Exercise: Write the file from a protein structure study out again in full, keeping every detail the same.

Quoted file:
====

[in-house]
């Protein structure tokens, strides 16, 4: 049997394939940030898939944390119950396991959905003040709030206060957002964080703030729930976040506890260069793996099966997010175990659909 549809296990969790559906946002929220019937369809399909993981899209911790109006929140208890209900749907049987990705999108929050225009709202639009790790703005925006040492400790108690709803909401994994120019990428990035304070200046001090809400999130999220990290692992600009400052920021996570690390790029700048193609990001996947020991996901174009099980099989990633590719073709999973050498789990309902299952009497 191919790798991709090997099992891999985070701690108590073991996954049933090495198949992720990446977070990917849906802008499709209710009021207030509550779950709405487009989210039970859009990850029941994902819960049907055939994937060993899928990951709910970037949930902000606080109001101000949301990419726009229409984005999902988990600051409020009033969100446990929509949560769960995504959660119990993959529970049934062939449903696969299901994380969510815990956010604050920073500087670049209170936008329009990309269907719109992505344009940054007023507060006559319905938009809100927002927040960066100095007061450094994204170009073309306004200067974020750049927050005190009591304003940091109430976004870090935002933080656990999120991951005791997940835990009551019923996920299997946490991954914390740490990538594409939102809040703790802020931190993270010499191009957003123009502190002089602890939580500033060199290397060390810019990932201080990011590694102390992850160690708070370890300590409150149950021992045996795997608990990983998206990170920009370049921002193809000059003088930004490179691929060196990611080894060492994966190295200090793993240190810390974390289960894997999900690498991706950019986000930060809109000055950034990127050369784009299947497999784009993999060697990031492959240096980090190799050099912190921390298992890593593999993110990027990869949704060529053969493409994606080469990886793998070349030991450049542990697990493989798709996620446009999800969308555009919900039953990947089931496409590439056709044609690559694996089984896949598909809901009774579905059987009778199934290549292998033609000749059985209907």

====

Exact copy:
[in-house]
């Protein structure tokens, strides 16, 4: 049997394939940030898939944390119950396991959905003040709030206060957002964080703030729930976040506890260069793996099966997010175990659909 549809296990969790559906946002929220019937369809399909993981899209911790109006929140208890209900749907049987990705999108929050225009709202639009790790703005925006040492400790108690709803909401994994120019990428990035304070200046001090809400999130999220990290692992600009400052920021996570690390790029700048193609990001996947020991996901174009099980099989990633590719073709999973050498789990309902299952009497 191919790798991709090997099992891999985070701690108590073991996954049933090495198949992720990446977070990917849906802008499709209710009021207030509550779950709405487009989210039970859009990850029941994902819960049907055939994937060993899928990951709910970037949930902000606080109001101000949301990419726009229409984005999902988990600051409020009033969100446990929509949560769960995504959660119990993959529970049934062939449903696969299901994380969510815990956010604050920073500087670049209170936008329009990309269907719109992505344009940054007023507060006559319905938009809100927002927040960066100095007061450094994204170009073309306004200067974020750049927050005190009591304003940091109430976004870090935002933080656990999120991951005791997940835990009551019923996920299997946490991954914390740490990538594409939102809040703790802020931190993270010499191009957003123009502190002089602890939580500033060199290397060390810019990932201080990011590694102390992850160690708070370890300590409150149950021992045996795997608990990983998206990170920009370049921002193809000059003088930004490179691929060196990611080894060492994966190295200090793993240190810390974390289960894997999900690498991706950019986000930060809109000055950034990127050369784009299947497999784009993999060697990031492959240096980090190799050099912190921390298992890593593999993110990027990869949704060529053969493409994606080469990886793998070349030991450049542990697990493989798709996620446009999800969308555009919900039953990947089931496409590439056709044609690559694996089984896949598909809901009774579905059987009778199934290549292998033609000749059985209907």